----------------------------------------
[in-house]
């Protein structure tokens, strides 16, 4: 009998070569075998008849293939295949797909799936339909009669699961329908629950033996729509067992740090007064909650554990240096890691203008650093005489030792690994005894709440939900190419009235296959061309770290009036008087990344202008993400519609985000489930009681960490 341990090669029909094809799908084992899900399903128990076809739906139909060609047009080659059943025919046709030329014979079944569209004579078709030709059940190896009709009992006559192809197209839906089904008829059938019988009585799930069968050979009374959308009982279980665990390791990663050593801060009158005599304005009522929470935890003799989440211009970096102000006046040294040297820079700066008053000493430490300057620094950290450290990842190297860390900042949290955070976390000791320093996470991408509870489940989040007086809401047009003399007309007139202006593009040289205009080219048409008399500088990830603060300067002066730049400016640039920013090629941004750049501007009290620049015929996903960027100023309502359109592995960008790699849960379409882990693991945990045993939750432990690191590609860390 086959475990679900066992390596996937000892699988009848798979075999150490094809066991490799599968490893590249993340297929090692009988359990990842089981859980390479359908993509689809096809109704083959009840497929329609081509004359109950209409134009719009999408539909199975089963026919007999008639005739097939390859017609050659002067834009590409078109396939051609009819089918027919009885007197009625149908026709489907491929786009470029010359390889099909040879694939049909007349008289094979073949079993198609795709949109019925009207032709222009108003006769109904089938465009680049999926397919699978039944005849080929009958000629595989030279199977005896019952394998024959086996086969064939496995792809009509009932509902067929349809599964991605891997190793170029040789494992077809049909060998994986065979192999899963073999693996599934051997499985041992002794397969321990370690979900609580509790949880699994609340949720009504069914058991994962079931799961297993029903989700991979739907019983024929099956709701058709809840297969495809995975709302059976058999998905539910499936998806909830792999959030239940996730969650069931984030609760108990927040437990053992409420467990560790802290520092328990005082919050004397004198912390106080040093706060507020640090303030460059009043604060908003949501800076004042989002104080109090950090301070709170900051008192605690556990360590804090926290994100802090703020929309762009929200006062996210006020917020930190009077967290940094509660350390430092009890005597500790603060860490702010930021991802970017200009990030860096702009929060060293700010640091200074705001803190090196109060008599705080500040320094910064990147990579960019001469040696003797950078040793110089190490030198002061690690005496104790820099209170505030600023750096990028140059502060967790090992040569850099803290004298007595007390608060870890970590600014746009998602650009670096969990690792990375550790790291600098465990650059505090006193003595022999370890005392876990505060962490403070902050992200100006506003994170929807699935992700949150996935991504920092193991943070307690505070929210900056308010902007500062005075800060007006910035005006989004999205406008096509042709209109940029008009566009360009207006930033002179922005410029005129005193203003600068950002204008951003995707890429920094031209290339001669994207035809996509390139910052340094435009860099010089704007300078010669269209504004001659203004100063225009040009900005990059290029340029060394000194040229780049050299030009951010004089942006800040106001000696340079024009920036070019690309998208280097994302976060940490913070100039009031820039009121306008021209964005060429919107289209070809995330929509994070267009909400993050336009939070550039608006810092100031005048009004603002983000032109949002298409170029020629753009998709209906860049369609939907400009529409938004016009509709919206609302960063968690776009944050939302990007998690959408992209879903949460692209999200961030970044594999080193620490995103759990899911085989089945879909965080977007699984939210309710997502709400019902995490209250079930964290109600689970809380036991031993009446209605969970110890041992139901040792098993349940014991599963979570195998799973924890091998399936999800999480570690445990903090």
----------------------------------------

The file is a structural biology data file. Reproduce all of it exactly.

[in-house]
């Protein structure tokens, strides 16, 4: 009998070569075998008849293939295949797909799936339909009669699961329908629950033996729509067992740090007064909650554990240096890691203008650093005489030792690994005894709440939900190419009235296959061309770290009036008087990344202008993400519609985000489930009681960490 341990090669029909094809799908084992899900399903128990076809739906139909060609047009080659059943025919046709030329014979079944569209004579078709030709059940190896009709009992006559192809197209839906089904008829059938019988009585799930069968050979009374959308009982279980665990390791990663050593801060009158005599304005009522929470935890003799989440211009970096102000006046040294040297820079700066008053000493430490300057620094950290450290990842190297860390900042949290955070976390000791320093996470991408509870489940989040007086809401047009003399007309007139202006593009040289205009080219048409008399500088990830603060300067002066730049400016640039920013090629941004750049501007009290620049015929996903960027100023309502359109592995960008790699849960379409882990693991945990045993939750432990690191590609860390 086959475990679900066992390596996937000892699988009848798979075999150490094809066991490799599968490893590249993340297929090692009988359990990842089981859980390479359908993509689809096809109704083959009840497929329609081509004359109950209409134009719009999408539909199975089963026919007999008639005739097939390859017609050659002067834009590409078109396939051609009819089918027919009885007197009625149908026709489907491929786009470029010359390889099909040879694939049909007349008289094979073949079993198609795709949109019925009207032709222009108003006769109904089938465009680049999926397919699978039944005849080929009958000629595989030279199977005896019952394998024959086996086969064939496995792809009509009932509902067929349809599964991605891997190793170029040789494992077809049909060998994986065979192999899963073999693996599934051997499985041992002794397969321990370690979900609580509790949880699994609340949720009504069914058991994962079931799961297993029903989700991979739907019983024929099956709701058709809840297969495809995975709302059976058999998905539910499936998806909830792999959030239940996730969650069931984030609760108990927040437990053992409420467990560790802290520092328990005082919050004397004198912390106080040093706060507020640090303030460059009043604060908003949501800076004042989002104080109090950090301070709170900051008192605690556990360590804090926290994100802090703020929309762009929200006062996210006020917020930190009077967290940094509660350390430092009890005597500790603060860490702010930021991802970017200009990030860096702009929060060293700010640091200074705001803190090196109060008599705080500040320094910064990147990579960019001469040696003797950078040793110089190490030198002061690690005496104790820099209170505030600023750096990028140059502060967790090992040569850099803290004298007595007390608060870890970590600014746009998602650009670096969990690792990375550790790291600098465990650059505090006193003595022999370890005392876990505060962490403070902050992200100006506003994170929807699935992700949150996935991504920092193991943070307690505070929210900056308010902007500062005075800060007006910035005006989004999205406008096509042709209109940029008009566009360009207006930033002179922005410029005129005193203003600068950002204008951003995707890429920094031209290339001669994207035809996509390139910052340094435009860099010089704007300078010669269209504004001659203004100063225009040009900005990059290029340029060394000194040229780049050299030009951010004089942006800040106001000696340079024009920036070019690309998208280097994302976060940490913070100039009031820039009121306008021209964005060429919107289209070809995330929509994070267009909400993050336009939070550039608006810092100031005048009004603002983000032109949002298409170029020629753009998709209906860049369609939907400009529409938004016009509709919206609302960063968690776009944050939302990007998690959408992209879903949460692209999200961030970044594999080193620490995103759990899911085989089945879909965080977007699984939210309710997502709400019902995490209250079930964290109600689970809380036991031993009446209605969970110890041992139901040792098993349940014991599963979570195998799973924890091998399936999800999480570690445990903090």